Postby honza » Oct 30th, '11, 13:30

hop_goblin wrote:
honza wrote:
hop_goblin wrote:
I have tried a number ofLao Cha Tou. But as you stated, you have to search long for a good lao cha tou. Not worth the effort with so many good teas out there. :D


Yes, thats true, it´s more easy looking some shu cake or brick, san cha, but cha tou have something very original in the taste, i hope you will try one wich will be good and change the opinion about mix with ginger, honey etc :shock:
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Re: Tea nuggets (Lao cha tao) anyone?

Postby hop_goblin » Oct 30th, '11, 22:06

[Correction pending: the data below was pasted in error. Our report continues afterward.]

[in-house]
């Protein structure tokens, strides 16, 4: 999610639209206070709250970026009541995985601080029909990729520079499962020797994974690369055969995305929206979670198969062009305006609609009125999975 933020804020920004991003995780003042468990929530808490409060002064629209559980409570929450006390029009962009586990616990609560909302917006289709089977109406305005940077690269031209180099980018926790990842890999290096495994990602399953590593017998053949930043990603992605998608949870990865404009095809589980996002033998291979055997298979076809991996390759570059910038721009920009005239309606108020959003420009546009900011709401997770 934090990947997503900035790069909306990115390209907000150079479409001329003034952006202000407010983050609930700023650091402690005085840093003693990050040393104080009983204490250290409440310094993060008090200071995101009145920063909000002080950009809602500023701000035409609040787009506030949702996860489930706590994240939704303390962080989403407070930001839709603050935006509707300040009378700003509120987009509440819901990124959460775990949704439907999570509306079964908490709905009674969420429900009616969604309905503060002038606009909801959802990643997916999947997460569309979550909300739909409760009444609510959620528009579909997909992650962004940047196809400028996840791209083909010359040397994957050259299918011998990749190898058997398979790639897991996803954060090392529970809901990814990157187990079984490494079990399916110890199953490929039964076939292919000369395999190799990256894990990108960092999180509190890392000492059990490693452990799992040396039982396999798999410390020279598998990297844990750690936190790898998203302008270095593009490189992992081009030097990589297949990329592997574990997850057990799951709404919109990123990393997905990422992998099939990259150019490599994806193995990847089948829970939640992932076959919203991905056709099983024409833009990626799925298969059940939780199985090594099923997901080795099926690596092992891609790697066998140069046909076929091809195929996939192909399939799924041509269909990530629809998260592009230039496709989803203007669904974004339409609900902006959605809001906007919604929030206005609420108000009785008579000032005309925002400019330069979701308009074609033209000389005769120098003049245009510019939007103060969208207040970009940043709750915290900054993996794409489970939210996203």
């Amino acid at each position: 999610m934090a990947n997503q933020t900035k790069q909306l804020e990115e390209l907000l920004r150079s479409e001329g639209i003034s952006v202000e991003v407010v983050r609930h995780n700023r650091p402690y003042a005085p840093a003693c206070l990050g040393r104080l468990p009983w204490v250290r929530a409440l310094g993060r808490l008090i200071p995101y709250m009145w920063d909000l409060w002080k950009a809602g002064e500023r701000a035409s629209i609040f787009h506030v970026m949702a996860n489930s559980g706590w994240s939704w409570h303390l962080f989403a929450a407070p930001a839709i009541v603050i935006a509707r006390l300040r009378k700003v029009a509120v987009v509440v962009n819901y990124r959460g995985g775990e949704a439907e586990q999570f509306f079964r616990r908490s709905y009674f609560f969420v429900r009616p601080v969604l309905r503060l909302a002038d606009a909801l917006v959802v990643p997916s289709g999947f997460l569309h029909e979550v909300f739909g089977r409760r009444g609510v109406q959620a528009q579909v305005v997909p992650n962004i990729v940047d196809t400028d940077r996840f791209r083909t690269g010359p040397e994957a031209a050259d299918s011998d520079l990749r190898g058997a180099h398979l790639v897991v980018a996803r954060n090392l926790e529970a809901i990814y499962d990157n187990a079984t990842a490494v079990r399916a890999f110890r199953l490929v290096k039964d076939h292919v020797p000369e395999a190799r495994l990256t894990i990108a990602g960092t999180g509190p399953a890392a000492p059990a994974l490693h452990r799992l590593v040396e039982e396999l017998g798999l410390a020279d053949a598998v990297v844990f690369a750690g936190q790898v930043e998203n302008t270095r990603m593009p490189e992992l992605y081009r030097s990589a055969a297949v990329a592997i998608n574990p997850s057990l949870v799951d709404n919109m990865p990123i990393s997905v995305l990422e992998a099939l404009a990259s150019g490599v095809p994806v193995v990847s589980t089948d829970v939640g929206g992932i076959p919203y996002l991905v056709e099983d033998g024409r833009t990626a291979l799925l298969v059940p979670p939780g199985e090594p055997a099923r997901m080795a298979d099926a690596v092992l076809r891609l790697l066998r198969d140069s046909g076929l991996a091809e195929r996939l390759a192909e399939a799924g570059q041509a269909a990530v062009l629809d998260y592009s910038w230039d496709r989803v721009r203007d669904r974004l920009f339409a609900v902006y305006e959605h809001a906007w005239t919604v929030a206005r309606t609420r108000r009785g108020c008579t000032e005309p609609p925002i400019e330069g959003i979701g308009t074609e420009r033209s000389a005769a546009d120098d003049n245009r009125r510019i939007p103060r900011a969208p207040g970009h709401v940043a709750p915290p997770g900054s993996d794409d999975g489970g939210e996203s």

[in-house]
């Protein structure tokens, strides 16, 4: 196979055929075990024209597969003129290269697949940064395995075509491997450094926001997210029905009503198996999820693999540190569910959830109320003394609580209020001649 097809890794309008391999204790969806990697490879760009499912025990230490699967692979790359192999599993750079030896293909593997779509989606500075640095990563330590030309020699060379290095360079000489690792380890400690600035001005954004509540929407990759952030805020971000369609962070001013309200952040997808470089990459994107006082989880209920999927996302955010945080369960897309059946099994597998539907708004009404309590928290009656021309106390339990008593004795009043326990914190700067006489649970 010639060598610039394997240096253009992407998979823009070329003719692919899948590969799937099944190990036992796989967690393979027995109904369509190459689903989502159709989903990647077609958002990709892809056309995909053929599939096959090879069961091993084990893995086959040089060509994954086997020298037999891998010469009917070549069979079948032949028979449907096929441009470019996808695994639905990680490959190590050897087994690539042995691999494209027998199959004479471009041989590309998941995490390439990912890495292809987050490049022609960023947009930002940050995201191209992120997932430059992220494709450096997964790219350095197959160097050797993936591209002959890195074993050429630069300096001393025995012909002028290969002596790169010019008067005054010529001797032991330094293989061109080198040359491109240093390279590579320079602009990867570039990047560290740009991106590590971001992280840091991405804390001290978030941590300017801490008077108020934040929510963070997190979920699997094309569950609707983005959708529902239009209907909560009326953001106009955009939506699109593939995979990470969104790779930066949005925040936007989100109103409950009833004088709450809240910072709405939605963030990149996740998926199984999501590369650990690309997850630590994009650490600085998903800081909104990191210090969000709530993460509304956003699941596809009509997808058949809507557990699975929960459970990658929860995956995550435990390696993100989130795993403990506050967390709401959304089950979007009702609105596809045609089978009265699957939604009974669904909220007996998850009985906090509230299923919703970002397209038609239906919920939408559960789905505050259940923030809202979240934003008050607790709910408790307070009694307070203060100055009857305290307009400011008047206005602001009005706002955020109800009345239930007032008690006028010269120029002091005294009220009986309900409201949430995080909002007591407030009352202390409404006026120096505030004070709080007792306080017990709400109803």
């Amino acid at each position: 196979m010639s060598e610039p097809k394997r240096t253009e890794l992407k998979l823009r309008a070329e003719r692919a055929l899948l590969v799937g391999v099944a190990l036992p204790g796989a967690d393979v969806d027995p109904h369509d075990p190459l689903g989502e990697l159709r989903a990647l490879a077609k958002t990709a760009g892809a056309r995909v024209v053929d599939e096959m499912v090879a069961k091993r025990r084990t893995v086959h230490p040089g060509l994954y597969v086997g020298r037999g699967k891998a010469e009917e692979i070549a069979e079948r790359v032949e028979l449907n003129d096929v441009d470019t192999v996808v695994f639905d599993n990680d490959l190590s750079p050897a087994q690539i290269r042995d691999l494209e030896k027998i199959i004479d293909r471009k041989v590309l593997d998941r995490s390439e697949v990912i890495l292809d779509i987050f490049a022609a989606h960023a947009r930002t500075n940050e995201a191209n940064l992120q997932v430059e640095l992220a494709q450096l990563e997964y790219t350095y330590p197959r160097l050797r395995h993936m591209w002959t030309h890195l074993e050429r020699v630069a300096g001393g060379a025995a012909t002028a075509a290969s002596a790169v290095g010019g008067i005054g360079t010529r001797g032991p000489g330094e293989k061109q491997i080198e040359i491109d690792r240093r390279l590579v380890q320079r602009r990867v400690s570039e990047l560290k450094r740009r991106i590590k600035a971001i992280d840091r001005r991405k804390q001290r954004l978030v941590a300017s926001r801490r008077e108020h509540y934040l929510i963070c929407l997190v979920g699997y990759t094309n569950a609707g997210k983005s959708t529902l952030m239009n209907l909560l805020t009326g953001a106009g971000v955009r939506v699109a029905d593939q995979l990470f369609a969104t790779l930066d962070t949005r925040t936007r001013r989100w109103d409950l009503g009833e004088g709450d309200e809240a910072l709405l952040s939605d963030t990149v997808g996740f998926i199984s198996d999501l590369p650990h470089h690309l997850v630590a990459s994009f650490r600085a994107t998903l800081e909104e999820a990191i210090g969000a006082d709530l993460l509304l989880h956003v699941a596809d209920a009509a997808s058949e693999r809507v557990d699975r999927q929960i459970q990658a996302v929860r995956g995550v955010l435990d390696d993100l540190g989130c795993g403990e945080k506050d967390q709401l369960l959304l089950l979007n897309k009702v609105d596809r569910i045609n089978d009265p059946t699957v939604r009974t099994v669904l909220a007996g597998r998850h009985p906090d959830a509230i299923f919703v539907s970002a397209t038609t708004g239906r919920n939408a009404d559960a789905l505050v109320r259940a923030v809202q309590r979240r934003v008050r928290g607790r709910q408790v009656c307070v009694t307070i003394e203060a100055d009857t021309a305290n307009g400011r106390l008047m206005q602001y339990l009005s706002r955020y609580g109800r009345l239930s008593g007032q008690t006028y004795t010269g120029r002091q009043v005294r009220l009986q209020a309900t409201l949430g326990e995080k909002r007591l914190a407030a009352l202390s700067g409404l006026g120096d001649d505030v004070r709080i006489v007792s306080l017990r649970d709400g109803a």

honza wrote:
hop_goblin wrote:
honza wrote:
hop_goblin wrote:
I have tried a number ofLao Cha Tou. But as you stated, you have to search long for a good lao cha tou. Not worth the effort with so many good teas out there. :D


Yes, thats true, it´s more easy looking some shu cake or brick, san cha, but cha tou have something very original in the taste, i hope you will try one wich will be good and change the opinion about mix with ginger, honey etc :shock:


Sure thing.
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Re: Tea nuggets (Lao cha tao) anyone?

Postby bagua7 » Oct 31st, '11, 04:39

hop_goblin wrote:Lao cha tao in my opinion is what is called 'good marketing'.


+1

Basically tea aimed at beginners. Similar to what was analysed on this blog entry:

"It's not easy to get me excited with Jinxuan Oolong. That's why I don't select it very often. The vast majority are high yield, low elevation productions aimed at beginners (= cheap and fragrant). They are to tea what rosé is to wine drinkers."

http://teamasters.blogspot.com/2009/06/high-mountain-jinxuan-oolong-from-lu.html